Serge Let’s make a little bit different… let’s say change to the conversation. Do you have a launch date for your book? Do you have a deadline for yourself?

Alister I don’t have a deadline, no. Probably if I had a publisher, I’d have a deadline and that would kind of make me work towards it. But the text is mostly written. I just got a few sections I want to finish off. I’m going to keep thinking of more things I want to mention, like I added a few paragraphs on peer review and pair programming and things like that recently. And yes, it’s a much bigger topic than Code Faster and more opinionated as well. I found it a lot harder to write, it’s probably going to be missing all sorts of topics, but there’s going to be a lot in there, and a lot of Code Faster.

Serge Okay. Are we talking about the Spring, or it will be in Summer? When will it be ready, what do you think?

Alister Yeah. It’ll be finished in the new year, sometime next year it’ll definitely be finished.

Serge But that’s twelve months.

Alister Exactly. So, I could get it done in a few months, in a couple of months, or it might take six months, but I think it’ll be out within six months,

Serge I want to suggest to you to get a couple of copies, free copies of your book. Maybe we can create some contests. And, like an investment let’s say, what do you think, maybe the best questions about Delphi, RAD Studio, some development…

Alister Oh, I’ll leave that up to you. I’ll let you work it out, but yeah, some…

Serge In this case, if you publish the contest rules in the description to the video, we will try to create something interesting. And it’s a long-term contest because we don’t know when the book will be ready, but anyway… Let us know when it will be ready because we also will announce it in all our marketing channels for free of course. We are also creating a Delphi environmental ecosystem because every year when we have such new events, like a new book will be like an event, in 2022 in this case.

I want to tell you best wishes because you need a lot of strength… because it’s interesting, it’s like this book “Zero to One”, it’s a lot of people just thinking, just starting, but they cannot finish. But you already have proven experience with the first book and I believe that you are making the second one and we are waiting for this book, of course.

Alister Finishing the book, actually writing, finished writing the text, and then you get people editing it and going through, and proofreading and all that kind of stuff. That takes quite a while for people to get through it. And you don’t want them all going at once, you want…. So I have the book in a Google document. And so people can go through and make comments and stuff, and then I can make changes as they go. And so it’s kind of an integrative interactive process updating the book. And I don’t want everyone going through all at once. I want people to go through sort of semi serially, so that people aren’t making the same… finding the same mistakes, so to speak. So everyone contributes new ideas and stuff around the same idea, but I haven’t gotten around to fixing. That’s their process and then you’ve got cover design and just getting all the formatting sorted, so that you don’t have a bit of text in a page break in the beginning of the next page, you know, you try and get everything looking appropriate and stuff like that. That all takes time as well. And getting all the footnotes sorted, then references. So just getting the text finished is not actually finishing the book. So I’m probably about 90, 95% complete when writing the text, but editing it will take time.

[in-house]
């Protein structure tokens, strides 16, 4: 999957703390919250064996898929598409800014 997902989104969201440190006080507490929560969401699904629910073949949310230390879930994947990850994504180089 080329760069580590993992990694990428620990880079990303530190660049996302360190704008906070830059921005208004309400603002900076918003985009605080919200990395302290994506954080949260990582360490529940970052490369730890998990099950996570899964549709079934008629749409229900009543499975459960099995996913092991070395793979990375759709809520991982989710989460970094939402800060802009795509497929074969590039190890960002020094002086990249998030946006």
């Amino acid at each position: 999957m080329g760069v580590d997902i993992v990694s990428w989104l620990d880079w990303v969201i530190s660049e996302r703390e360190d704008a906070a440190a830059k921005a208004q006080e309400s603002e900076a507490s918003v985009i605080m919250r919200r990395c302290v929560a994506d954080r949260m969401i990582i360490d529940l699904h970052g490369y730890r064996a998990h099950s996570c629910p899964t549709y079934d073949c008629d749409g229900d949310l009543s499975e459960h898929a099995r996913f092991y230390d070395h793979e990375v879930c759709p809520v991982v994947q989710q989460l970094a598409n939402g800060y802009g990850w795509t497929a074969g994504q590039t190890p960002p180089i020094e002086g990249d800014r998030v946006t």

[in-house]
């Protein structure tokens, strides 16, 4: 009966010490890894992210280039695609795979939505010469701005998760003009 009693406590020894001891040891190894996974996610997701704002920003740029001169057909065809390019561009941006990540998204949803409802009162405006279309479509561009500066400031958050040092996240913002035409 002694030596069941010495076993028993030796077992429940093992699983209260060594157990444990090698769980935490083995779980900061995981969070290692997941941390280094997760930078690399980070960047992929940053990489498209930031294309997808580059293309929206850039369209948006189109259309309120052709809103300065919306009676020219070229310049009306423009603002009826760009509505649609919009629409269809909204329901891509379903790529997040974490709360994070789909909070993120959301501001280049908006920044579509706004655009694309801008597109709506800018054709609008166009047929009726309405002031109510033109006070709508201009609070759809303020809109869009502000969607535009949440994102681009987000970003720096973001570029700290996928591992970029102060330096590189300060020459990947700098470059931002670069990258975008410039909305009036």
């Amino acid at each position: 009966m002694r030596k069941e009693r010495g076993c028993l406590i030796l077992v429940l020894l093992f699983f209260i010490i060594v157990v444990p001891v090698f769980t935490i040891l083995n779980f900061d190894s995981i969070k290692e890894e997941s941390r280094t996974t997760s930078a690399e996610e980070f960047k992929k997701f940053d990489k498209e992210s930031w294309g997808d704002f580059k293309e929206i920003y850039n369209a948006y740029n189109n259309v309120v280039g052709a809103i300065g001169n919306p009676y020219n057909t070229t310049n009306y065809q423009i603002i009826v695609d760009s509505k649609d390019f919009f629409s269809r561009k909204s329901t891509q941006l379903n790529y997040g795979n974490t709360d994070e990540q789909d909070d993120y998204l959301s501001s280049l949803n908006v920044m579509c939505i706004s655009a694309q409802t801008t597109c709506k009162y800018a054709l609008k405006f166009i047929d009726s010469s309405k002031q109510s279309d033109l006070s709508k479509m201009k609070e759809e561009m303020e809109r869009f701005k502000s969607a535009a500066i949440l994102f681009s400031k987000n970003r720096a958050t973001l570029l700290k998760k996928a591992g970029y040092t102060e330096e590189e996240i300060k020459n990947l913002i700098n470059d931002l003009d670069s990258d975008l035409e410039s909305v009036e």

Serge But this is five percent, it’s like five percent.

Alister Yeah.

Serge Anyway, I want to say good luck with this five percent, it’s very important, I guess, mentally I think it’s important because I know each author can get some concerns about his book or anything else. This is why I want to tell you good luck with your…. And of course there is the timing because I’m not sure how long people will be ready to watch us together. That’s why thank you for coming and thank you for your time, because you know, we are on two different points on the globe, it’s like my morning, but it’s your night.

Alister Yup. Maybe 11:00 AM for you and 9:00 PM for me.

Serge I’ll see you in the next event somewhere. Maybe in some conference, maybe we will build something together. Some educational event or something like that.

Alister I’m certainly happy to come back and talk about different topics or something more specific. We’re not going to get really weird tangents, random paths.

Serge Great. If you want to add something, you can send some info to the Delphi community, because we will share this of course, we do everywhere.

Alister Indeed. Oh, well just, you know, if you want to find out more about my videos, then you come to LearnDelphi.tv, and my book is obviously available to purchase there. Likewise with the commercial videos, which, if you want to learn the VCL and ridiculous details in it, it’s quite good. They’re a little bit out of date now, the VCL ones I recorded were for Delphi XE3. So I need to record a new part for some of the new components.

Serge You have to migrate your videos.

Alister Yeah, I’ll probably just do another video, another series because I’m recording them and they’re still perfectly valid, there’s no content in them that’s been superseded. It’s still… every example will still work in Delphi 11. So there’s this… 20 new components and themes as well. You know, visual styles, which I don’t cover. And at some point, I may do a series on FireMonkey as well. But FireMonkey is a bit daunting. That’s a big, big topic. 

Serge That’s a totally different universe, and as a framework. Okay. Thank you

Alister Thank you for your time as well. 

Serge That’s our first such person-to-person meeting, an event. Thank you for coming. See you in our next educational or informational events. Bye bye. 

Alister Thank you. See you later.

 

Read Part 1 here

Read Part 2 here